antibody-dependent cell-mediated cytotoxicity


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Related to antibody-dependent cell-mediated cytotoxicity: antibody-dependent cell-mediated cytotoxicity (ADCC)

cytotoxicity

 [si″to-tok-sis´ĭ-te]
1. the degree to which an agent has specific destructive action on certain cells.
2. the possession of such destructive action, particularly in reference to lysis of cells by immune phenomena and to antineoplastic agents that selectively kill dividing cells. adj., adj cytotox´ic.
antibody-dependent cell-mediated cytotoxicity (ADCC) (antibody-dependent cellular cytotoxicity) lysis of target cells coated with antibody by effector cells with cytolytic activity and specific immunoglobulin receptors called Fc receptors, including K cells, macrophages, and granulocytes. Lysis of the target cell is extracellular, requires direct cell-to-cell contact, and does not involve complement.
cell-mediated cytotoxicity destruction of a target cell by specific lymphocytes, such as cytotoxic T lymphocytes or NK cells; it may be antibody-dependent (see antibody-dependent cell-mediated c.) or independent, as in certain cell-mediated hypersensitivity reactions.

an·ti·bo·dy-de·pen·dent cell-·me·di·at·ed cy·to·tox·i·ci·ty (ADCC),

a form of cell-mediated cytotoxicity mediated by natural killer cells with membrane bound Fc receptors. NK cells bind to antibody-coated microbes and the target cell may be killed through various modalities, for example, perforin, reactive oxygen intermediates, cytokines.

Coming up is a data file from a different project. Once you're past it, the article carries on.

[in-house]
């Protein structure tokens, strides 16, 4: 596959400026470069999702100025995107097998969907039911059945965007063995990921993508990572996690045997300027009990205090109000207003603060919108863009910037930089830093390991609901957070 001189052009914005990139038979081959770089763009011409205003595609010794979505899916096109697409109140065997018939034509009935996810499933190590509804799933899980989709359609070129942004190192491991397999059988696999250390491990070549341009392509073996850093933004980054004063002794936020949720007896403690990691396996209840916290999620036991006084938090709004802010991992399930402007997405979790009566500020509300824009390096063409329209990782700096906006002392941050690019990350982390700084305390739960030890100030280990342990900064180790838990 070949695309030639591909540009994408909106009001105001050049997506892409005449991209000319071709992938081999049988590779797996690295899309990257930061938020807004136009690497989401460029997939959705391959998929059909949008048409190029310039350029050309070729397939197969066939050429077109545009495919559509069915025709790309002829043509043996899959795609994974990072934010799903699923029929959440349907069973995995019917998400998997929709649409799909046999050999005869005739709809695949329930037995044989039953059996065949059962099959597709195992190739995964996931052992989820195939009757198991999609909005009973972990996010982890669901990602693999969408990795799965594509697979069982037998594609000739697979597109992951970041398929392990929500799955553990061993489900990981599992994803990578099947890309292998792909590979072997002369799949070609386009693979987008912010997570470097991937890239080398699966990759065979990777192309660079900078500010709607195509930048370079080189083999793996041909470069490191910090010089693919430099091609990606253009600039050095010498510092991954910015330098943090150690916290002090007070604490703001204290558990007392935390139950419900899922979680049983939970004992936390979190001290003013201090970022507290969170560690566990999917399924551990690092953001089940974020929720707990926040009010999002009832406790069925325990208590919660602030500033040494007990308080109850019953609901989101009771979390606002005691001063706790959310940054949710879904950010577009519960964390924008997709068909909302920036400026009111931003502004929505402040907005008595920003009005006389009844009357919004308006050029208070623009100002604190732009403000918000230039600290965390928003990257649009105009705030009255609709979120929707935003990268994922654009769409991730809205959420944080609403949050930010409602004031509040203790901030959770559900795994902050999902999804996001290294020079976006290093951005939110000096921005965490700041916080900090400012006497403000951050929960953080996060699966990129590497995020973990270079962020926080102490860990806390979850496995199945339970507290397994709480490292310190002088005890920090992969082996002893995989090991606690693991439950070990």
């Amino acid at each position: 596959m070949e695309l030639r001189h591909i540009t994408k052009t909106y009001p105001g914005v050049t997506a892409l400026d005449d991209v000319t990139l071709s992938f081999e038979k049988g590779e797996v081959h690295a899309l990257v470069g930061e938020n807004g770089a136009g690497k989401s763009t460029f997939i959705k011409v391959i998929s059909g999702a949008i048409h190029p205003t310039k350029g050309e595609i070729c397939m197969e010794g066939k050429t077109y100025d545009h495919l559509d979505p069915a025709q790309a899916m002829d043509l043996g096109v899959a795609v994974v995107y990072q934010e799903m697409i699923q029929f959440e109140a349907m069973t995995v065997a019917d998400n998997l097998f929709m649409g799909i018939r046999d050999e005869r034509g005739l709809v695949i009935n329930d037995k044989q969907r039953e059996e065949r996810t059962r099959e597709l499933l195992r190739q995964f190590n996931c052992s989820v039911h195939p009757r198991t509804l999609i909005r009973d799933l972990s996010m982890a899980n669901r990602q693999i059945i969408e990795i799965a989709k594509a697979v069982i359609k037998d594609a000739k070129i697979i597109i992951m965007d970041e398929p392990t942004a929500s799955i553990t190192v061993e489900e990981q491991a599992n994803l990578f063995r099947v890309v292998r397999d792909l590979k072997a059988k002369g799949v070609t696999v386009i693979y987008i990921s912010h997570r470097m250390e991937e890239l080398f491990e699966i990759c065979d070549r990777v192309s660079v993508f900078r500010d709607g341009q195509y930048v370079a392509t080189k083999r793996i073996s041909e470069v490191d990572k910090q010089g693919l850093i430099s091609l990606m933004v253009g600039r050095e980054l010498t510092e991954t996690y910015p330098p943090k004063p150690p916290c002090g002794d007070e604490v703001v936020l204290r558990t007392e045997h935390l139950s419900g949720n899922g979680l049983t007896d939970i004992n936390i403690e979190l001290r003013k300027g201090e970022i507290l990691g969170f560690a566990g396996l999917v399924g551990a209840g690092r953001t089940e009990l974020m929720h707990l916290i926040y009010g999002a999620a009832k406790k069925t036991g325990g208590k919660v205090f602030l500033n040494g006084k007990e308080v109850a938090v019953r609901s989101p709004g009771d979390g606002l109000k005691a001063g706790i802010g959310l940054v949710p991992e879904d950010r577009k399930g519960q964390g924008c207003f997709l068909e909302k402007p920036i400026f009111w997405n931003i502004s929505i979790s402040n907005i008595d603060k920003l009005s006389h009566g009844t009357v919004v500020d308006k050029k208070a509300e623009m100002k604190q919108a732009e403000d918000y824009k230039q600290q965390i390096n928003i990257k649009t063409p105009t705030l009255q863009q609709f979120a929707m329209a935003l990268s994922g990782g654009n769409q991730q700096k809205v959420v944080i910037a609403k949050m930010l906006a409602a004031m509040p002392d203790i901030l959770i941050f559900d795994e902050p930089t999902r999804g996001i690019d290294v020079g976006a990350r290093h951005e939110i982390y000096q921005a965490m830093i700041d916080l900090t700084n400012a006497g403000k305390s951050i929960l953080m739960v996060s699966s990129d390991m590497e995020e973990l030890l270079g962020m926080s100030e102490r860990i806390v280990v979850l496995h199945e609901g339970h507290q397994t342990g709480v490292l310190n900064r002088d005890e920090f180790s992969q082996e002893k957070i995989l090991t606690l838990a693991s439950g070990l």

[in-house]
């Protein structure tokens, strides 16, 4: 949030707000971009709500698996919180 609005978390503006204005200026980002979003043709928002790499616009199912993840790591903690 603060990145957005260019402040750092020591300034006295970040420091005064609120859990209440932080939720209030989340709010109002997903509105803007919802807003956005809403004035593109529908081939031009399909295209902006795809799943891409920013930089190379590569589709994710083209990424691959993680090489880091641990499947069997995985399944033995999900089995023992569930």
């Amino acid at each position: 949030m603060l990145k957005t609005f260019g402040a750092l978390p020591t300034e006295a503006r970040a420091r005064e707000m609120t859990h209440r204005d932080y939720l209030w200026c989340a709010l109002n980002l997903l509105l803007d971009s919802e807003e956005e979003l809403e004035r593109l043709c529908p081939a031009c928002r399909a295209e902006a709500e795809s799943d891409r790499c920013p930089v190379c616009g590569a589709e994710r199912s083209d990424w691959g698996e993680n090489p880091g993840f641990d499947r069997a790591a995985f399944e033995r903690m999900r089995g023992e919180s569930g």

antibody-dependent cell-mediated cytotoxicity

The killing of a target cell, which has been coated with an antibody, by a MACROPHAGE, neutrophil or natural killer cell that carries the surface receptor that binds to the particular antibody.
References in periodicals archive ?
Using Xencor's XmAb Fc enhancement technology, MOR208 has been engineered to possess enhanced antibody-dependent cell-mediated cytotoxicity (ADCC), which is said to improve a key mechanism for tumor cell killing and offering potential for enhanced efficacy when compared to traditional antibodies for the treatment of cancer.
Galiximab's potential mechanisms of action include Antibody-Dependent Cell-Mediated Cytotoxicity (ADCC) and possible immunomodulatory effects on host effector cells affecting the tumor microenvironment.
In previously conducted pre-clinical studies, XmAb5574 demonstrated that it is highly cytotoxic against lymphoma and leukemia cell lines and that its antibody-dependent cell-mediated cytotoxicity (ADCC) and efficacy is superior to rituximab, the current standard of care for the treatment of non-Hodgkin lymphoma (NHL).

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